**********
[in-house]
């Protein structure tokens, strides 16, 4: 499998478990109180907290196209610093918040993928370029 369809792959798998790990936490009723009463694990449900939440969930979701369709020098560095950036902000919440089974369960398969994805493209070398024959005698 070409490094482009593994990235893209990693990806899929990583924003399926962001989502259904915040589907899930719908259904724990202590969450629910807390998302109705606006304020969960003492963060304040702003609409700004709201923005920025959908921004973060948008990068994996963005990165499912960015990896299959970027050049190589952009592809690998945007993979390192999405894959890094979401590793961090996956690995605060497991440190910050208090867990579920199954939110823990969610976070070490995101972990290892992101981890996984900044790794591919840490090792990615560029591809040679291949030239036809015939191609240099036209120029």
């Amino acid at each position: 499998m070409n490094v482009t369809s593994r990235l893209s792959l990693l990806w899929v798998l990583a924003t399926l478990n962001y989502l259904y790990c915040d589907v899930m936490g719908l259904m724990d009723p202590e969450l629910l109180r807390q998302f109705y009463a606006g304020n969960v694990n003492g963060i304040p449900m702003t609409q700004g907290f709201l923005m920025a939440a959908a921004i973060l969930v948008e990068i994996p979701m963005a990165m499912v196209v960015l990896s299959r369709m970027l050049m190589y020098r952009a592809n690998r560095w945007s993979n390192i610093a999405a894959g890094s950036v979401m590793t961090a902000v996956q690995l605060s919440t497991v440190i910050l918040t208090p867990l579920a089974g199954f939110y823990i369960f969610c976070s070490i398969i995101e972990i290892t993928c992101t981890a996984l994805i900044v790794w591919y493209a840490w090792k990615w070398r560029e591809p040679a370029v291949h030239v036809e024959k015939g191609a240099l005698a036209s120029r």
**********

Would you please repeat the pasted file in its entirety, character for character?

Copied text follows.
[in-house]
């Protein structure tokens, strides 16, 4: 499998478990109180907290196209610093918040993928370029 369809792959798998790990936490009723009463694990449900939440969930979701369709020098560095950036902000919440089974369960398969994805493209070398024959005698 070409490094482009593994990235893209990693990806899929990583924003399926962001989502259904915040589907899930719908259904724990202590969450629910807390998302109705606006304020969960003492963060304040702003609409700004709201923005920025959908921004973060948008990068994996963005990165499912960015990896299959970027050049190589952009592809690998945007993979390192999405894959890094979401590793961090996956690995605060497991440190910050208090867990579920199954939110823990969610976070070490995101972990290892992101981890996984900044790794591919840490090792990615560029591809040679291949030239036809015939191609240099036209120029």
């Amino acid at each position: 499998m070409n490094v482009t369809s593994r990235l893209s792959l990693l990806w899929v798998l990583a924003t399926l478990n962001y989502l259904y790990c915040d589907v899930m936490g719908l259904m724990d009723p202590e969450l629910l109180r807390q998302f109705y009463a606006g304020n969960v694990n003492g963060i304040p449900m702003t609409q700004g907290f709201l923005m920025a939440a959908a921004i973060l969930v948008e990068i994996p979701m963005a990165m499912v196209v960015l990896s299959r369709m970027l050049m190589y020098r952009a592809n690998r560095w945007s993979n390192i610093a999405a894959g890094s950036v979401m590793t961090a902000v996956q690995l605060s919440t497991v440190i910050l918040t208090p867990l579920a089974g199954f939110y823990i369960f969610c976070s070490i398969i995101e972990i290892t993928c992101t981890a996984l994805i900044v790794w591919y493209a840490w090792k990615w070398r560029e591809p040679a370029v291949h030239v036809e024959k015939g191609a240099l005698a036209s120029r």